DAILY CATHOLIC    TUESDAY     October 12, 1999     vol. 10, no. 194


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      Every day we present a short point that helps bring into focus the treasures of the Roman Catholic Church that comprise the great Deposit of Faith.

      It is no secret that over the past thirty years fewer and fewer know their Faith and it shows with the declining number of vocations, parish participation and attendance at Holy Mass. We have the new Catechism of the Catholic Church but for the common man, the one brought up on sound bites and instant gratification, it is more of a text book and that in itself prompts them to shy away from such a tome. So what's a loyal Catholic to do in evangelizing to fellow Catholics and understand their Faith? Our answer: go back to basics - to the great Deposit of Faith. We have the Baltimore Catechism which, for unknown and ridiculous reasons, was shelved after Vatican II. We have the Holy Bible but there are so many newer versions that the Douay-Rheims and Confraternity Latin Vulgate in English versions, the ones used for so long as the official Scriptural text authorized by the Church, seem lost in a maze of new interpretations that water down the Word. This is further complicated by the fact there are so few Douay-Rheims editions in circulation though it is available on the net at DOUAY-RHEIMS BIBLE. We have so many Vatican documents available at the Vatican web site and other excellent Catholic resource sites that detail Doctrine, Dogma and Canon Law. We have the traditions, and the means of grace but how do we consolidate all these sources into one where it is succinct and easy to understand? We have the perfect vehicle. It is called "My Catholic Faith", now out of print, that was compiled by Bishop Louis Laravoire Morrow and published by My Mission House. This work ties in Scriptural references, the Sacraments, Dogmas, Doctrines, Traditions, Church documents, Encyclical and Papal decrees to clearly illustrate the Faith in simple, solid and concise terms that all can understand and put into practice. We will quote from this work while adding in more recent events and persons when applicable since the book was written in the late forties during the pontificate of Pope Pius XII. We also quote from the Catholic Almanac published by Our Sunday Visitor for the Roman Curial offices.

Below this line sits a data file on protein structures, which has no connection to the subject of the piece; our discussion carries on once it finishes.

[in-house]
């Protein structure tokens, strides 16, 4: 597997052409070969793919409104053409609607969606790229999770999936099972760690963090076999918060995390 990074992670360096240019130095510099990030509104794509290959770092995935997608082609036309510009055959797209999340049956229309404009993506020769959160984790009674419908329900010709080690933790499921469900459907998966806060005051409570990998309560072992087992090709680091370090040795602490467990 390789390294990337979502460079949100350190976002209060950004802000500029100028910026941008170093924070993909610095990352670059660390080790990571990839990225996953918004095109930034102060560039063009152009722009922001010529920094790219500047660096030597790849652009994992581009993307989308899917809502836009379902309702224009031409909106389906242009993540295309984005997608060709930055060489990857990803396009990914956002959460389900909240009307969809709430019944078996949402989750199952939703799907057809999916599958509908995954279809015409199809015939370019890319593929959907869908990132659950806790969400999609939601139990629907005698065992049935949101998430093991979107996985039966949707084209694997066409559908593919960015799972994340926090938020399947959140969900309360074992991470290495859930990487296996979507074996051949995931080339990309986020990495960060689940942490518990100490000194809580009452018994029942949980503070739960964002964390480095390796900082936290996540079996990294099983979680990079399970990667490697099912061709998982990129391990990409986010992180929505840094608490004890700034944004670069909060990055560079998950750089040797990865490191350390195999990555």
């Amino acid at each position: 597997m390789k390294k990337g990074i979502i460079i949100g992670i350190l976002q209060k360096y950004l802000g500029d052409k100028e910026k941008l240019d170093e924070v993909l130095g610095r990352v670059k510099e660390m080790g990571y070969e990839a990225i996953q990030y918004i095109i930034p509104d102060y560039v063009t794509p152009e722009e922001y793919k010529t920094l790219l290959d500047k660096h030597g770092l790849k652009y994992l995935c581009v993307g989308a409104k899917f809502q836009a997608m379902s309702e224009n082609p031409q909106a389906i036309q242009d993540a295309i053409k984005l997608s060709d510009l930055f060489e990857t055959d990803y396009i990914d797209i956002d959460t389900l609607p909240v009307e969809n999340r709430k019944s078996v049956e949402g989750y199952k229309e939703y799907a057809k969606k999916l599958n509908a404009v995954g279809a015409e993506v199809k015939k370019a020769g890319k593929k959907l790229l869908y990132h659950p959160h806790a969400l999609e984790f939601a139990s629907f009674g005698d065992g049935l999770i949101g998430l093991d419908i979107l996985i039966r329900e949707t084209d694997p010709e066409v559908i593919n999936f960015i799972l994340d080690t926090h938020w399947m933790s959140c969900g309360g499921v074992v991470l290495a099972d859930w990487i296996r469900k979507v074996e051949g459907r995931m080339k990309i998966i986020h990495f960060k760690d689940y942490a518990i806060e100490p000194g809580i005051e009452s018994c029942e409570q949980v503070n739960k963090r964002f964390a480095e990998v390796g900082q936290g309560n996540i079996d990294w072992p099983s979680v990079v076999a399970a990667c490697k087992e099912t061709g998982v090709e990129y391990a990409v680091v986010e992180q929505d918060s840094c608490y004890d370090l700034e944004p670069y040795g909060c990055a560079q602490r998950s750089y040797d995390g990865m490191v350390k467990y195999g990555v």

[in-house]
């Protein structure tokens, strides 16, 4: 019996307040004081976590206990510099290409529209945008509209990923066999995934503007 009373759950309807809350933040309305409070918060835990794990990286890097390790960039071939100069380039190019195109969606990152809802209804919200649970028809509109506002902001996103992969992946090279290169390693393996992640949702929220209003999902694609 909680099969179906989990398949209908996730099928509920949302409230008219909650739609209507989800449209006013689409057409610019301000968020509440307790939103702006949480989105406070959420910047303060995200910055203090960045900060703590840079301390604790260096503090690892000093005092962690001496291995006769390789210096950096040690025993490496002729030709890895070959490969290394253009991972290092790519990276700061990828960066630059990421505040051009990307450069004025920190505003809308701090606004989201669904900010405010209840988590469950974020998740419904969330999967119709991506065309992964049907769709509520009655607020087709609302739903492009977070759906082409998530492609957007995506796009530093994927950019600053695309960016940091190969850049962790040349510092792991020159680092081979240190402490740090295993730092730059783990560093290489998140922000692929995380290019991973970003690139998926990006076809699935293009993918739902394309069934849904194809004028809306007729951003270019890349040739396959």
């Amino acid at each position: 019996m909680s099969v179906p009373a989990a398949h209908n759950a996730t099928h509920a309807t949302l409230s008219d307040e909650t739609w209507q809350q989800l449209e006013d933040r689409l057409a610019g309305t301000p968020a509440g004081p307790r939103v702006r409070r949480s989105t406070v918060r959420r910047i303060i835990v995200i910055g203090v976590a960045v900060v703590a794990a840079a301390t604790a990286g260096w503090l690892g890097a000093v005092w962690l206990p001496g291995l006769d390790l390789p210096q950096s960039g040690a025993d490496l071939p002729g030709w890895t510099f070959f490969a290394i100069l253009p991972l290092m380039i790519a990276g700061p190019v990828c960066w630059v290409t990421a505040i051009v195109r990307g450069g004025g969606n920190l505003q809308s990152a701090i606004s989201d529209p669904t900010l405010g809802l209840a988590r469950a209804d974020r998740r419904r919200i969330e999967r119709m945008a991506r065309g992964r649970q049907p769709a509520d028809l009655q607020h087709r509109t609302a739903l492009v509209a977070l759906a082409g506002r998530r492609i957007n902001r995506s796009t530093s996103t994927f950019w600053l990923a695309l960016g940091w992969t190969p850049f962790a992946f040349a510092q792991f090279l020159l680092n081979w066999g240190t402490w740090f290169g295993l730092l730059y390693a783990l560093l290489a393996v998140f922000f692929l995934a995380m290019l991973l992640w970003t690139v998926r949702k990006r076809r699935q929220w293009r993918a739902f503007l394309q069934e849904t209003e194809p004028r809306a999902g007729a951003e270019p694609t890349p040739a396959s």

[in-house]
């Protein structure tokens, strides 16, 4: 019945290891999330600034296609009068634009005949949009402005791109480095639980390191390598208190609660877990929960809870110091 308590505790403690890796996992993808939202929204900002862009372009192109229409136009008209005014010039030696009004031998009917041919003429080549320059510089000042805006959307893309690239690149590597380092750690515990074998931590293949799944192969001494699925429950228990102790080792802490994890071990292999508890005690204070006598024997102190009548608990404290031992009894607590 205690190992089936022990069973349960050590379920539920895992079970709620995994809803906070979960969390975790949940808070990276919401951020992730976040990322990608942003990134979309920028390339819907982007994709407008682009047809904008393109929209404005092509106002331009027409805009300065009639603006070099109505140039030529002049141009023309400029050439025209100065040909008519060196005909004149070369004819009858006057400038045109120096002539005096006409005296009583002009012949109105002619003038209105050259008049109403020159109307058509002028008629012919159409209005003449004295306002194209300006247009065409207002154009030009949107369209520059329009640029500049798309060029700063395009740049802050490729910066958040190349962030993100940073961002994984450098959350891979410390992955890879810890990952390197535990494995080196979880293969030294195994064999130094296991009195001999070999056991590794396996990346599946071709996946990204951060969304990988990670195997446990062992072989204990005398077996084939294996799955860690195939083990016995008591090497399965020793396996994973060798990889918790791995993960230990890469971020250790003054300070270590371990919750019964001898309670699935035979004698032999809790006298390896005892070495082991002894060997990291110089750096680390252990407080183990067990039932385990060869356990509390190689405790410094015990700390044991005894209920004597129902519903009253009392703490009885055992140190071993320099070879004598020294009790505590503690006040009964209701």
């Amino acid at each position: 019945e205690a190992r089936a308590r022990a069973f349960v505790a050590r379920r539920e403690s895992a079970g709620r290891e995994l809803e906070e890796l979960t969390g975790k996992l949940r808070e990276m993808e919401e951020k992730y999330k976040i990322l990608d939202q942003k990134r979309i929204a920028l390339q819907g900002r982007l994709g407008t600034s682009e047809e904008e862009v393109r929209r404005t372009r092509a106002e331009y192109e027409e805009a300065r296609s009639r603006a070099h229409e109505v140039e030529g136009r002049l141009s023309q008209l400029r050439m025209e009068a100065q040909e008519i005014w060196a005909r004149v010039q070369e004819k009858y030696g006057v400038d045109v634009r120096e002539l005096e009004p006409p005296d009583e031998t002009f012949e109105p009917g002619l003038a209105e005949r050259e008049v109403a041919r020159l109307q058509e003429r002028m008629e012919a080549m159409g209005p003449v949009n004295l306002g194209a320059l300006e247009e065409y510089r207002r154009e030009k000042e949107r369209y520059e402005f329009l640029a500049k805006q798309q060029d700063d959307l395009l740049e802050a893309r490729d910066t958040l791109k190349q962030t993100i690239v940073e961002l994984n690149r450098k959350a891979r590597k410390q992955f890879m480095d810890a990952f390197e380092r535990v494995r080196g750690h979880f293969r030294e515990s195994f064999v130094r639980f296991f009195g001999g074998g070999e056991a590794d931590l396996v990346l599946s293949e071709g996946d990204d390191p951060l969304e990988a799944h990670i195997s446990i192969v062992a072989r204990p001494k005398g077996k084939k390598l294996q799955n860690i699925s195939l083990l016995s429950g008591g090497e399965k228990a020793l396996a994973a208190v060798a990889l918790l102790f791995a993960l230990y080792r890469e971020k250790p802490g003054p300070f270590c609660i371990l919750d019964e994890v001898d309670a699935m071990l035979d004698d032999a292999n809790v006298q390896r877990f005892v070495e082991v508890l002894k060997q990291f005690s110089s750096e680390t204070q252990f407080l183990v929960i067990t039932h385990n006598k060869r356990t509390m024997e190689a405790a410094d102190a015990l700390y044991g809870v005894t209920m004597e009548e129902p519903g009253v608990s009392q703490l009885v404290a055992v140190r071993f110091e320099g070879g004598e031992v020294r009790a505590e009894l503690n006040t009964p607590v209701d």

Nothing in Holy Mother Church's teaching has changed and therefore we feel confident that these daily "points of enlightenment" will help more Catholics better understand their faith, especially those who were not blessed with early formation of the faith in the home and their parish school. Regardless of where any Catholic is in his or her journey toward salvation, he or she has to recognize that the Faith they were initiated into at the Sacrament of Baptism is the most precious gift they have been given in life.


The Dignity of the Priesthood

        The priesthood of the Roman Catholic Church is the highest dignity on earth. The dignity of a priest surpasses that of kings, emperors and any head of state, and, yes, even of angels. No angel can convert bread into the Body of Christ by the mere power of his word; nor can any angel forgive sins. The priest stands between God and man. He is God's representative, God's ambassador. Therefore whatever honor we pay to the priest, we render to God Himself. Therefore it is mandatory that Catholics show reverence and honor to the priest for he is the representative of Christ Himself, and the dispenser of His mysteries.